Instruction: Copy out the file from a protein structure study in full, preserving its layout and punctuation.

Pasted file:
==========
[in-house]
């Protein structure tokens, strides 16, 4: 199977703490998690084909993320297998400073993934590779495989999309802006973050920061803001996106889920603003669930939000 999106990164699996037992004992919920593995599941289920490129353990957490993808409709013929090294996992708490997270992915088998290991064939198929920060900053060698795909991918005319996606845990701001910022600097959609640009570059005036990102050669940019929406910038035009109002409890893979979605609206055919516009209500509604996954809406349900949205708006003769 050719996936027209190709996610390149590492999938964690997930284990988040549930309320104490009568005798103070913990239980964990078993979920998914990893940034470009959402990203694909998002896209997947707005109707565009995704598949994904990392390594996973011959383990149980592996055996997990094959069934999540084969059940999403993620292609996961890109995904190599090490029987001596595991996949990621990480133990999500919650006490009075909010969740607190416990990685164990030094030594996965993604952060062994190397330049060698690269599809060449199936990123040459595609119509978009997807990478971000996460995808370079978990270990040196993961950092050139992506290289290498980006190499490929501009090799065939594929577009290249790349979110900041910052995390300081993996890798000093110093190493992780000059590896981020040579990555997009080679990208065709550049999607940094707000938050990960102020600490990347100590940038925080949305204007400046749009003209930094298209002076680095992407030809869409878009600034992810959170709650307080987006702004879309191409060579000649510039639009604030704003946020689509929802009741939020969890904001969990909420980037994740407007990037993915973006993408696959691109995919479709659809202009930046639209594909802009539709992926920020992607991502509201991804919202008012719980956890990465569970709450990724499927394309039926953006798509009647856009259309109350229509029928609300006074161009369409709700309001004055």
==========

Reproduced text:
[in-house]
């Protein structure tokens, strides 16, 4: 199977703490998690084909993320297998400073993934590779495989999309802006973050920061803001996106889920603003669930939000 999106990164699996037992004992919920593995599941289920490129353990957490993808409709013929090294996992708490997270992915088998290991064939198929920060900053060698795909991918005319996606845990701001910022600097959609640009570059005036990102050669940019929406910038035009109002409890893979979605609206055919516009209500509604996954809406349900949205708006003769 050719996936027209190709996610390149590492999938964690997930284990988040549930309320104490009568005798103070913990239980964990078993979920998914990893940034470009959402990203694909998002896209997947707005109707565009995704598949994904990392390594996973011959383990149980592996055996997990094959069934999540084969059940999403993620292609996961890109995904190599090490029987001596595991996949990621990480133990999500919650006490009075909010969740607190416990990685164990030094030594996965993604952060062994190397330049060698690269599809060449199936990123040459595609119509978009997807990478971000996460995808370079978990270990040196993961950092050139992506290289290498980006190499490929501009090799065939594929577009290249790349979110900041910052995390300081993996890798000093110093190493992780000059590896981020040579990555997009080679990208065709550049999607940094707000938050990960102020600490990347100590940038925080949305204007400046749009003209930094298209002076680095992407030809869409878009600034992810959170709650307080987006702004879309191409060579000649510039639009604030704003946020689509929802009741939020969890904001969990909420980037994740407007990037993915973006993408696959691109995919479709659809202009930046639209594909802009539709992926920020992607991502509201991804919202008012719980956890990465569970709450990724499927394309039926953006798509009647856009259309109350229509029928609300006074161009369409709700309001004055």